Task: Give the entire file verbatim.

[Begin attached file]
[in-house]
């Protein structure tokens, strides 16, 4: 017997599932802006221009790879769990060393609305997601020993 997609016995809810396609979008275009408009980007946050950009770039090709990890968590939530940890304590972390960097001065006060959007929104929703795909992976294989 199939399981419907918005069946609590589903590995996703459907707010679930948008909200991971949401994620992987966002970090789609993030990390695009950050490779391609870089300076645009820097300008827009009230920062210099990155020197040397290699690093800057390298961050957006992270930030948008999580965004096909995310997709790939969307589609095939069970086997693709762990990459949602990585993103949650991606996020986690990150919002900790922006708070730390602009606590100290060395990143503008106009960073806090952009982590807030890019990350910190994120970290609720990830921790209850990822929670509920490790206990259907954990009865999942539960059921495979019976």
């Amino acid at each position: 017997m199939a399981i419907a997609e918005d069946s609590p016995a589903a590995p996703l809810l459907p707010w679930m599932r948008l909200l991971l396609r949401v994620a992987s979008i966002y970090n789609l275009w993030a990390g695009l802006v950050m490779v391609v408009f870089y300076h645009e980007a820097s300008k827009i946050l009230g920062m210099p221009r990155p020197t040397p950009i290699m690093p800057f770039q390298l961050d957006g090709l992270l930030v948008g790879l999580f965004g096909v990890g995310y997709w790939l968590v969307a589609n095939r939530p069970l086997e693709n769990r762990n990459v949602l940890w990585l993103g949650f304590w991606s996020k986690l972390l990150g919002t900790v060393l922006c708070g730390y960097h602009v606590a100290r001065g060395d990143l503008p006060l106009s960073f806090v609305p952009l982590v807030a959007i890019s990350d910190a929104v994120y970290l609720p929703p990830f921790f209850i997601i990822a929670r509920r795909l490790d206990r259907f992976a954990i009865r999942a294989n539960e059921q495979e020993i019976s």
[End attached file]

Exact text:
[in-house]
């Protein structure tokens, strides 16, 4: 017997599932802006221009790879769990060393609305997601020993 997609016995809810396609979008275009408009980007946050950009770039090709990890968590939530940890304590972390960097001065006060959007929104929703795909992976294989 199939399981419907918005069946609590589903590995996703459907707010679930948008909200991971949401994620992987966002970090789609993030990390695009950050490779391609870089300076645009820097300008827009009230920062210099990155020197040397290699690093800057390298961050957006992270930030948008999580965004096909995310997709790939969307589609095939069970086997693709762990990459949602990585993103949650991606996020986690990150919002900790922006708070730390602009606590100290060395990143503008106009960073806090952009982590807030890019990350910190994120970290609720990830921790209850990822929670509920490790206990259907954990009865999942539960059921495979019976």
């Amino acid at each position: 017997m199939a399981i419907a997609e918005d069946s609590p016995a589903a590995p996703l809810l459907p707010w679930m599932r948008l909200l991971l396609r949401v994620a992987s979008i966002y970090n789609l275009w993030a990390g695009l802006v950050m490779v391609v408009f870089y300076h645009e980007a820097s300008k827009i946050l009230g920062m210099p221009r990155p020197t040397p950009i290699m690093p800057f770039q390298l961050d957006g090709l992270l930030v948008g790879l999580f965004g096909v990890g995310y997709w790939l968590v969307a589609n095939r939530p069970l086997e693709n769990r762990n990459v949602l940890w990585l993103g949650f304590w991606s996020k986690l972390l990150g919002t900790v060393l922006c708070g730390y960097h602009v606590a100290r001065g060395d990143l503008p006060l106009s960073f806090v609305p952009l982590v807030a959007i890019s990350d910190a929104v994120y970290l609720p929703p990830f921790f209850i997601i990822a929670r509920r795909l490790d206990r259907f992976a954990i009865r999942a294989n539960e059921q495979e020993i019976s």